We raise these points about the purpose of the public university because we believe the current drafts of the mission and vision statements radically depart from these fundamental tenets, and instead promote a chilling environment for the pursuit of truth. This is most evident in the Vision Statement which discusses diversity, equity, expansive notions of excellence, wellness, an ethic of care, plural identities, climate justice, environmental justice, and racial justice, and then states that “We hold ourselves and each other accountable to ensure these values drive all decision-making in research, pedagogical innovations, resource allocation, and the development of policies and practices.” That is, these values – which have very distinct ideological interpretations – must drive the direction of every researcher and department on campus, and as a community of scholars we will hold people accountable when their research does not actively promote these values.
If your research on quantum computing is not perceived as promoting climate, environmental, or racial justice – will you be held accountable and your resources re-allocated?
If your department makes the data-informed decision to support the use of standardized tests as a measurement of student learning or preparation, but the campus views this as being opposed to wellness, an ethic of care, equity, or an expansive notion of excellence, will your department be held accountable and its resources re-allocated?
This is, to me, very sad. The American University is disappearing, and with it its traditional values of research, teaching, and learning. It is now becoming a vehicle for the ideology of the Far Left. I’m on the Left, but wouldn’t want for a minute to make my own politics into a “mission statement” for my universities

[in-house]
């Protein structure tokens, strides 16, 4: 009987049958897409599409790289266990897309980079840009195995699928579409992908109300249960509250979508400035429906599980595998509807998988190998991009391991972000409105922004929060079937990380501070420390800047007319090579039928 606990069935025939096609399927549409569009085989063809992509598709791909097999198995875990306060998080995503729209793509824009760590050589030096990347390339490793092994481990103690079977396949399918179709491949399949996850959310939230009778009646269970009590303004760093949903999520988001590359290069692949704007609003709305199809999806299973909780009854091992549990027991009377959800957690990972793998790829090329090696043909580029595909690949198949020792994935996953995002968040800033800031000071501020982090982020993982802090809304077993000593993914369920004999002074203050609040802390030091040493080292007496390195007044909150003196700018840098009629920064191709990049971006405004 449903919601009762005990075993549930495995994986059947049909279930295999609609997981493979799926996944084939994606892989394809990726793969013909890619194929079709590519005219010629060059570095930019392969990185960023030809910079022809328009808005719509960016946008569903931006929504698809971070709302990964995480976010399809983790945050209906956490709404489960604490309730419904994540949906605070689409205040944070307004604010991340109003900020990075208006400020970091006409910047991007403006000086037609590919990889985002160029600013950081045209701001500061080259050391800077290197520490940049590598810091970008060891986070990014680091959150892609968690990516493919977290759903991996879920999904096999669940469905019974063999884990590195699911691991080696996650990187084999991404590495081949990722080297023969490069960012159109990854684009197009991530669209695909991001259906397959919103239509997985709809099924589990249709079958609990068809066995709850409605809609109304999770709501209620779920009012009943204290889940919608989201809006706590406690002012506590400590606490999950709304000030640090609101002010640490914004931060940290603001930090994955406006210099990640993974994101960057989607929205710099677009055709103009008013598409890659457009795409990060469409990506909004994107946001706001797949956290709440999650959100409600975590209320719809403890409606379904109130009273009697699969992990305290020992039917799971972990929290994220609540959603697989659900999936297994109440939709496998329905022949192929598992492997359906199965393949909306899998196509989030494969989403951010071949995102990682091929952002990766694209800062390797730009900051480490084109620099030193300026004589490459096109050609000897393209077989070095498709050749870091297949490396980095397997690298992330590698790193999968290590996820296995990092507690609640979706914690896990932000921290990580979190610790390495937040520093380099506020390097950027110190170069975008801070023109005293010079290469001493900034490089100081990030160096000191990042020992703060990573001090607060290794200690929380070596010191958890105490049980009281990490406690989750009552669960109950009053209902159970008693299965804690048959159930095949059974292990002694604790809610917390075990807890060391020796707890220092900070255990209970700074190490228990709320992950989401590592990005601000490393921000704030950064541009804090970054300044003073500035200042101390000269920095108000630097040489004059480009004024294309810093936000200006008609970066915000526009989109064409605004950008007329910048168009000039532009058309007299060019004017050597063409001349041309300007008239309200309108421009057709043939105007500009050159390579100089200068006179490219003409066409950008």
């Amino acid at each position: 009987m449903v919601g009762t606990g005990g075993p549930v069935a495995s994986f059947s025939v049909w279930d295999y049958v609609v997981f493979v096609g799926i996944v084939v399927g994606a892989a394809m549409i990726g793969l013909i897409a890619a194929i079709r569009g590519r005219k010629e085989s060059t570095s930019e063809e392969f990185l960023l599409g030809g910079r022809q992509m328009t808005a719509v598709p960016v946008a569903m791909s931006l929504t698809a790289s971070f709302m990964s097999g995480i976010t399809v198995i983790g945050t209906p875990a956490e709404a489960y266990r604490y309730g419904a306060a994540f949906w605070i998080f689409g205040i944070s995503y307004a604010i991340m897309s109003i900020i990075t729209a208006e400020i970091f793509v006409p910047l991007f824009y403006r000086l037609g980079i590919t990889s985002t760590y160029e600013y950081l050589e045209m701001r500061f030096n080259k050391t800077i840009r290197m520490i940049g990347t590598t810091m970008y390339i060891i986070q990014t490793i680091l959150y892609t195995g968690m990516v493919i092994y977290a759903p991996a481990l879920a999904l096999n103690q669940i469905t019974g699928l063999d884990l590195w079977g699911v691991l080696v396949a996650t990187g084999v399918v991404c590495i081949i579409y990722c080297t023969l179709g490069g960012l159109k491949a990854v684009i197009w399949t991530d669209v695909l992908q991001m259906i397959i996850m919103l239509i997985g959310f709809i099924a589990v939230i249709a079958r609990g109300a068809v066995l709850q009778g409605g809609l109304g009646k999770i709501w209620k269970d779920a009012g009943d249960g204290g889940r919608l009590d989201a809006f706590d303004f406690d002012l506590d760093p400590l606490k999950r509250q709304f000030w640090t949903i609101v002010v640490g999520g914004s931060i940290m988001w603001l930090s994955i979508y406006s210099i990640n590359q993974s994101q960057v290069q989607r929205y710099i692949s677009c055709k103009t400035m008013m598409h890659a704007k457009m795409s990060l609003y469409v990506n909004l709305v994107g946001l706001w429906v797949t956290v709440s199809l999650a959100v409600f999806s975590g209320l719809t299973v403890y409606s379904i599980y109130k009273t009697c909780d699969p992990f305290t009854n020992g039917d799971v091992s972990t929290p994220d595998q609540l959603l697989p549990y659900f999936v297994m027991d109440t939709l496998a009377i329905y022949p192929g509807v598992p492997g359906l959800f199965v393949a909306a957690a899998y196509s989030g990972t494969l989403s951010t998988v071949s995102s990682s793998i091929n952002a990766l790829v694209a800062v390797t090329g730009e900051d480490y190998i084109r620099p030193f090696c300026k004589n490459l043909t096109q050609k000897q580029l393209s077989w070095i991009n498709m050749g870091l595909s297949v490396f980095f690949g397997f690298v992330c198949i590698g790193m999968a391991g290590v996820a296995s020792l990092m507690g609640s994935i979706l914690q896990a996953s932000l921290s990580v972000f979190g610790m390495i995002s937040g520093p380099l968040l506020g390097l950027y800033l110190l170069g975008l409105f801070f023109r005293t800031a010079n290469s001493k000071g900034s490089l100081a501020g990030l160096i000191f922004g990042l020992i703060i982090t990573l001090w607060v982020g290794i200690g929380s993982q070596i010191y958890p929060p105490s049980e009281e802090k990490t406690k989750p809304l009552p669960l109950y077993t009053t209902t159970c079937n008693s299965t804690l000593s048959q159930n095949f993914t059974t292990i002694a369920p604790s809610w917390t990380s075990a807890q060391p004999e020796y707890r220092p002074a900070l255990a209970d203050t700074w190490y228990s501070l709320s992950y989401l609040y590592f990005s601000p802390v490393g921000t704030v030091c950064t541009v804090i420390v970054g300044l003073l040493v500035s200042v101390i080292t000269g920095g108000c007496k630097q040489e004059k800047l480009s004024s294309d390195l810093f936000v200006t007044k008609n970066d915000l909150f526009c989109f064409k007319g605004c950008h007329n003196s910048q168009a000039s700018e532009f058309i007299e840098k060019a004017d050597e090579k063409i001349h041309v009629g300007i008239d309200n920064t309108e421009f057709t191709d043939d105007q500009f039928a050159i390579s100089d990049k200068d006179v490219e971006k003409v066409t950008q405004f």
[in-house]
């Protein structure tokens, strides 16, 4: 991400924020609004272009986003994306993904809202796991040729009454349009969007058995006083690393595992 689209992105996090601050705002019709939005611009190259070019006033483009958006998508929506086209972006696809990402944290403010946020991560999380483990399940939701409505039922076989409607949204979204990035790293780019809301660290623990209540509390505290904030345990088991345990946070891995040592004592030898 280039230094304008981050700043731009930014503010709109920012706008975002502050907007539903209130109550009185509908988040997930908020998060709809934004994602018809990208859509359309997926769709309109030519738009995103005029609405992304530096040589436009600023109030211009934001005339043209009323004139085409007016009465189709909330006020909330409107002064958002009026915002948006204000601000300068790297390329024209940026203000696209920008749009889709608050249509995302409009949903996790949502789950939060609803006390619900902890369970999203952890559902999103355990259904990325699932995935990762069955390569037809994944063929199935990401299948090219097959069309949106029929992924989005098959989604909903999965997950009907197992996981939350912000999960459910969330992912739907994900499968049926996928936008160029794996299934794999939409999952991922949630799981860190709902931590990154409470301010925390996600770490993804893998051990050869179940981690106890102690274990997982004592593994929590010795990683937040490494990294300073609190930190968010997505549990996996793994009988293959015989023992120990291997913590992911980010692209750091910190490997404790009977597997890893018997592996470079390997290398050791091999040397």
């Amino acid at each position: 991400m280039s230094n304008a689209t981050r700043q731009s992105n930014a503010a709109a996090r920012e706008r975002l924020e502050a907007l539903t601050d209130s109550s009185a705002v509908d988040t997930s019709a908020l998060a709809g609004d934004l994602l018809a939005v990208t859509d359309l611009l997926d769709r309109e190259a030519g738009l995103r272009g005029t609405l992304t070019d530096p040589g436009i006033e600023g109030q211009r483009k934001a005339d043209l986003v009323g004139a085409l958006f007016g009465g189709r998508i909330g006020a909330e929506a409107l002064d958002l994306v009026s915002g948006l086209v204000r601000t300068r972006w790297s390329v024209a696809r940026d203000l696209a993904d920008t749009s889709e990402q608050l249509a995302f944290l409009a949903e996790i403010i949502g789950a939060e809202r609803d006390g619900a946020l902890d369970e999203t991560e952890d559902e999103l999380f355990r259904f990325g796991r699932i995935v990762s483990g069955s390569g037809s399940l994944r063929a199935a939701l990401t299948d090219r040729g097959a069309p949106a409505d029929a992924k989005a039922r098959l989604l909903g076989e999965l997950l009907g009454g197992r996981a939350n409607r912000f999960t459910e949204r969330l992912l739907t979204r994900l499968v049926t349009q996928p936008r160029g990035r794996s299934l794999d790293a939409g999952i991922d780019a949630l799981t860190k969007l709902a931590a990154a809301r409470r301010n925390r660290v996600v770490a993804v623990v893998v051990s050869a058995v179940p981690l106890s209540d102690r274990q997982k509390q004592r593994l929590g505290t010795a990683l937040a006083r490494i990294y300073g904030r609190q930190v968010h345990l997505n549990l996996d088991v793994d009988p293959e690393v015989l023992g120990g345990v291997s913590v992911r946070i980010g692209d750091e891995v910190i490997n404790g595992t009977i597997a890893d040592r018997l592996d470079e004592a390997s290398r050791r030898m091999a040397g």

And universities should not be the vehicle for ANY ideology. The University of Chicago’s Kalven Report prohibits, with very few exceptions, any official moral, political, or ideological statement by the administration or units of the University, such as departments. This is because those kind of statements involve the chilling of speech—of making university members afraid to speak up if they have problems with “official stands”. (We of course welcome individual or signed group arguments, but not official ones.)
The third paragraph of the excerpt above explicitly echoes the Kalven Report’s statement. Without such a rule in place, there is nothing to prevent universities from degenerating into units that push their own political beliefs on students and postdocs. How can you learn to think, or even learn, period, when you are afraid to speak up against official statements issued from on high?